I was packing for a family getaway and feeling just a bit smug about the humble clothing pile I’d set on the bed: a couple of t-shirts and long sleeves, one swimsuit, limited toiletries, a single pair of jeans, shorts, Chacos, and two hoodies. For a chronic over-packer it was downright minimalistic, an especially good trait when you’re sharing a bag with someone else (as I was) and trying not to encroach on his half (as I usually do).
Unfortunately—cue the record scratch sound effect, if that’s not overkill for an essay about running—I had yet to gather my running supplies. The “running stuff” pile quickly towered over the “everything else” pile. Shoes! Socks! Shirts! Shorts! Bras! Sunglasses! Most of them in multiple. Bye, extra space. Sorry, spouse.
I can’t imagine a trip without a run. I’d feel a little lost if running disappeared from my near-daily routine, but it’s more than that—running makes every trip I’ve taken better. Much of what I recall of places from Whidbey Island to Nashville to Paris comes from running-related sense memories. In Florence, Italy, I followed the route advice of our hotel owner and enthusiastic fellow runner and chugged up a hill, passing the Piazzale Michelangelo with its panoramic views of the Ponte Vecchio and the charming skyline, more peaceful than later in the day when it would be overtaken by flocks of tourists. In early morning Rome, I ran past shop owners and delivery people on otherwise empty streets near the Spanish Steps, immediately self-conscious about the contrast between their effortlessly stylish clothing and my sweaty athletic gear. In New York in my early 20s I felt a burst of independence as I took the subway from Times Square to Central Park where I ran around the reservoir alongside dozens of true New Yorkers doing the same thing I was.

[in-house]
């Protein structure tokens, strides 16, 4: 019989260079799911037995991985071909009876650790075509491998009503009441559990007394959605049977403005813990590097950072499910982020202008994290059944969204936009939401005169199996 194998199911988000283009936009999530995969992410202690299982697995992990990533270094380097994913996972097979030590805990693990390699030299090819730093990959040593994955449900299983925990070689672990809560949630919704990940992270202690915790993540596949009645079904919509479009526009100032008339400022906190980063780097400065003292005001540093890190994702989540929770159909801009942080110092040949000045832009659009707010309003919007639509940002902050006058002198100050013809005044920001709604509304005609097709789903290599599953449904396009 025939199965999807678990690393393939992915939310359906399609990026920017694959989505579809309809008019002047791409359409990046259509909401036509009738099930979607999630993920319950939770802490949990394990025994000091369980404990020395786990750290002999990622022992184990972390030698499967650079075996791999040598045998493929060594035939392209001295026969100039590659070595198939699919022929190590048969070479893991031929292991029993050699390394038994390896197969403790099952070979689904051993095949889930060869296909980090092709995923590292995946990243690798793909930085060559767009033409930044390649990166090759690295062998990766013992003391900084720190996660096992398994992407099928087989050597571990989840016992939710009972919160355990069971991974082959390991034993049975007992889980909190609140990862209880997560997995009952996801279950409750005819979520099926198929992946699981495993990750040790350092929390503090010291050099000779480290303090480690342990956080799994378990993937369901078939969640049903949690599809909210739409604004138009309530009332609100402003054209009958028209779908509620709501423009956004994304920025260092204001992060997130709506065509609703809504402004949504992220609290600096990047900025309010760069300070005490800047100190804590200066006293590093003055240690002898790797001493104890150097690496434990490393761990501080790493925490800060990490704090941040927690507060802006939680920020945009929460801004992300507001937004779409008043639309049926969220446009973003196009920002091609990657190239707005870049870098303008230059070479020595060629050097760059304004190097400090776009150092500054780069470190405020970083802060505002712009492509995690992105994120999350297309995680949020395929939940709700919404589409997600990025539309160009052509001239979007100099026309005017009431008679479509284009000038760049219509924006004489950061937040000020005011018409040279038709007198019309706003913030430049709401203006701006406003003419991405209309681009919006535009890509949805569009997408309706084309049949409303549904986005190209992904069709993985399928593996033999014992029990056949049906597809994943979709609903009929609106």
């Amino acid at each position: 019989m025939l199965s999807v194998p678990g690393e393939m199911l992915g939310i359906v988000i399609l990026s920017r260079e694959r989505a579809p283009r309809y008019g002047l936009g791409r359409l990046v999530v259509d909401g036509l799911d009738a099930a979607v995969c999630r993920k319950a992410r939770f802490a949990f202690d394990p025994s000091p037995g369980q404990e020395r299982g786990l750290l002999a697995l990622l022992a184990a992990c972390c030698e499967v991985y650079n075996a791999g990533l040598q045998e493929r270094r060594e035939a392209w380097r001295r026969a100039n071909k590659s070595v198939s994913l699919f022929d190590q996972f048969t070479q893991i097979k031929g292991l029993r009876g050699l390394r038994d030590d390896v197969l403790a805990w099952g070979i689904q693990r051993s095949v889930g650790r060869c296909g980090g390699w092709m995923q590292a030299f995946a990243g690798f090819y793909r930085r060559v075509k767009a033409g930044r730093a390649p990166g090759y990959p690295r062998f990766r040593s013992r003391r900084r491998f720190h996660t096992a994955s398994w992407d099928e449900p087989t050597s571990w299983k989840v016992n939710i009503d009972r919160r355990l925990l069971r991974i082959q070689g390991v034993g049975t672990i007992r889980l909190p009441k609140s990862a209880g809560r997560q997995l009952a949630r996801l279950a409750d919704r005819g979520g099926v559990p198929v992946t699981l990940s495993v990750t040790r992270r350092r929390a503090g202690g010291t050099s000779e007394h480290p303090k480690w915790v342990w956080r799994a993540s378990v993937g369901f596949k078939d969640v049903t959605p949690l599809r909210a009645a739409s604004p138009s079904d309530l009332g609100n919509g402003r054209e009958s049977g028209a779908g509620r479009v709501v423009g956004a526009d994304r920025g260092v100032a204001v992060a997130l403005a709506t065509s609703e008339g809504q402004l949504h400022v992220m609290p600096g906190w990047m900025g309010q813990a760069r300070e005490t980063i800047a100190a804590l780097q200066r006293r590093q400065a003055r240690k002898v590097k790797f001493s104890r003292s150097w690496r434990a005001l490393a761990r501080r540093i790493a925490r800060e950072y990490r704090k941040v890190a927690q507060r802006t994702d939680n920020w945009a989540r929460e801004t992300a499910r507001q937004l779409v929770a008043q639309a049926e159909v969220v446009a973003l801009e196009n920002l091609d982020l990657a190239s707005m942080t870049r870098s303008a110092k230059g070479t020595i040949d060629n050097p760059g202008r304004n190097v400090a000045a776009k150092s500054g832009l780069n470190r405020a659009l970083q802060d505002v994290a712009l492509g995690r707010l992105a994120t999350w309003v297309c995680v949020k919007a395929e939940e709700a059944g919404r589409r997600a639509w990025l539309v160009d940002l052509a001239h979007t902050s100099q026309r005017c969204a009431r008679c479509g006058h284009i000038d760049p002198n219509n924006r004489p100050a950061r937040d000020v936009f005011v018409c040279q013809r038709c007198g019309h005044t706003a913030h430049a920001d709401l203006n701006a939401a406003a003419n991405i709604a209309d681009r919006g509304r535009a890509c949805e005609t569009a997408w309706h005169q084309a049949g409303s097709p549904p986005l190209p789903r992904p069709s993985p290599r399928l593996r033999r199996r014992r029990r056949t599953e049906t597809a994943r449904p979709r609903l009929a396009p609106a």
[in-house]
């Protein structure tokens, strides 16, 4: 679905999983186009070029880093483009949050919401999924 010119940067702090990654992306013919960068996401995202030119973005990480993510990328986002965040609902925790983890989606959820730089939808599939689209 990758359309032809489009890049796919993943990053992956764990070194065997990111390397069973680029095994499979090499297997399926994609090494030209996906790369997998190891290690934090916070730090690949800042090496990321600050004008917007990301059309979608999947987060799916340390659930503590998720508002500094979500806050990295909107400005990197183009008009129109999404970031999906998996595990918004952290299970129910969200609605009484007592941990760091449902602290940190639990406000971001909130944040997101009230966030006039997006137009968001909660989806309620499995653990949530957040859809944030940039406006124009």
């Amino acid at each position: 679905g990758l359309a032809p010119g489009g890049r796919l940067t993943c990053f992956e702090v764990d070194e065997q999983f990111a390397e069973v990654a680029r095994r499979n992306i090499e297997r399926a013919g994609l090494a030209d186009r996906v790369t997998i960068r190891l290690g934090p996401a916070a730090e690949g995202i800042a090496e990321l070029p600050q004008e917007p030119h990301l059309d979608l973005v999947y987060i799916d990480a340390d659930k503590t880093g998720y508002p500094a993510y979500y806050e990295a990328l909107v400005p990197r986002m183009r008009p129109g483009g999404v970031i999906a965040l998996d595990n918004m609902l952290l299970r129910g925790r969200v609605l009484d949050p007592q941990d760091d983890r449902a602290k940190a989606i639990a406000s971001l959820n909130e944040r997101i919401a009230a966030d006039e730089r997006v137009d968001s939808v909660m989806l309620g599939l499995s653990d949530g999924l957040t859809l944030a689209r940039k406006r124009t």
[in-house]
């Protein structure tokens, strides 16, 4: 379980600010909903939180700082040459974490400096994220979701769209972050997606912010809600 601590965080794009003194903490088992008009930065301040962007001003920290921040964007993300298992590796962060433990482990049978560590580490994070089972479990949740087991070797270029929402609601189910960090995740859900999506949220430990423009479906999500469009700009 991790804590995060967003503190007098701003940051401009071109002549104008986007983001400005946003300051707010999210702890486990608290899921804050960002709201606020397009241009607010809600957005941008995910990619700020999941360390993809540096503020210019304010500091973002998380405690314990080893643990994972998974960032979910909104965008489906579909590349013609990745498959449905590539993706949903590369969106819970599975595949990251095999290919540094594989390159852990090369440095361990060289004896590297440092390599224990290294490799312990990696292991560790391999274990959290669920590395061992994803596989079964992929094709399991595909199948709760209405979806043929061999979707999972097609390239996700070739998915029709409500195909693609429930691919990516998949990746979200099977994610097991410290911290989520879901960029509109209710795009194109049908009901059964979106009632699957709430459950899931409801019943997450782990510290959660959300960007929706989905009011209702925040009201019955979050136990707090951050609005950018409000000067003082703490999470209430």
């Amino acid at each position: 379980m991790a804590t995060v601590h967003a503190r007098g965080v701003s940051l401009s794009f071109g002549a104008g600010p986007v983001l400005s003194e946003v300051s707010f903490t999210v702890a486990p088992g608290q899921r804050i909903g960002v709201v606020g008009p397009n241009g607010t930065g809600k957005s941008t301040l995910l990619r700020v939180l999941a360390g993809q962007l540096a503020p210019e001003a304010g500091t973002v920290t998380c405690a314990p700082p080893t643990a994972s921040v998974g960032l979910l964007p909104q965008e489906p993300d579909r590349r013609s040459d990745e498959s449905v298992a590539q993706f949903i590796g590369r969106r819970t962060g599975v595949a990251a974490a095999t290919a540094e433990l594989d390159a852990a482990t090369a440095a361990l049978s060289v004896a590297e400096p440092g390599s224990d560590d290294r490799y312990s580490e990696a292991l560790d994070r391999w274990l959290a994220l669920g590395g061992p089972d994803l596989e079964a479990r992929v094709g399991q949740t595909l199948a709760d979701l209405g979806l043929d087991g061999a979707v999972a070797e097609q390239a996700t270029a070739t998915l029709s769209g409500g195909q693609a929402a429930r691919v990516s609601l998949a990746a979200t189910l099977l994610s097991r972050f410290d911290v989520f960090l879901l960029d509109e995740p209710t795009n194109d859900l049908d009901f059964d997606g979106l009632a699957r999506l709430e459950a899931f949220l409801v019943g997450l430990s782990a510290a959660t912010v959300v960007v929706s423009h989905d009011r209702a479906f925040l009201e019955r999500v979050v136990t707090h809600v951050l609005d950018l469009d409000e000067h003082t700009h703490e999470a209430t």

If you name a place I’ve been, that’s where my mind goes first: where I ran, what I saw, how it felt. This is what happens, I think, when we use what we already love to help us navigate the world. For some that could mean kayaking or antiquing or rock climbing. For my husband, it’s checking out craft breweries and major league ballparks. For me it means running through new sections of familiar cities like Seattle; jogging along Lake Union with my way lit by the headlights of morning commuters; ascending the woodsy hillside to the top of Mt. Tabor while visiting my brother in Portland; or coming home with stinky, salty shoes from jogs along beaches in Westport, Wash., and Kihei, Hawaii.
Thinking back on trips to Florida, I can almost feel the sweat that dripped down my back as I huffed along baked white sidewalks in the palm tree-studded neighborhood near my in-laws’ place. I remember being windblown as I ran along the shoulder of the highway through the rolling plains outside Havre, Mont., when we were in town for my husband’s grandma’s funeral. And I remember the tentativeness of a jog around the little town of Waterbury, Vt., just days after finding out I was pregnant with my first baby, head spinning with what-ifs and excitement and nerves.
The trip I was packing for was a vacation with extended family to a house on the bank of the Pend Oreille River where bald eagles sailed overhead, hummingbirds zipped silently across the backyard, and milfoil lined the river bed. Outside, we fished and waded and sat on the beach. Inside, it was books and Nintendo Classic and card games. Usually I run alone, but a couple of times I was joined by my two daughters and my niece. Some of us enjoyed these short runs more than others (I won’t name names to protect the reluctant) but I found it so satisfying to get out of the wonderful but confining bubble of our river home to see what a quick out-and-back stretch had to offer—surprisingly, a lot. We saw a mama deer and two babies! We were rained on, and then the sun came out! We made it all the way to the turning point at the end of the road! We passed the time with games like “List every pizza topping you can think of that starts with the letter P” and “How many Harry Potter characters can you name?” We ran and walked and ran again, and we celebrated excessively at the turnaround point, taking a few pictures for posterity. Even without the pictures, though, I know I’d remember. Those runs weren’t long, but my memory of them feels indelible.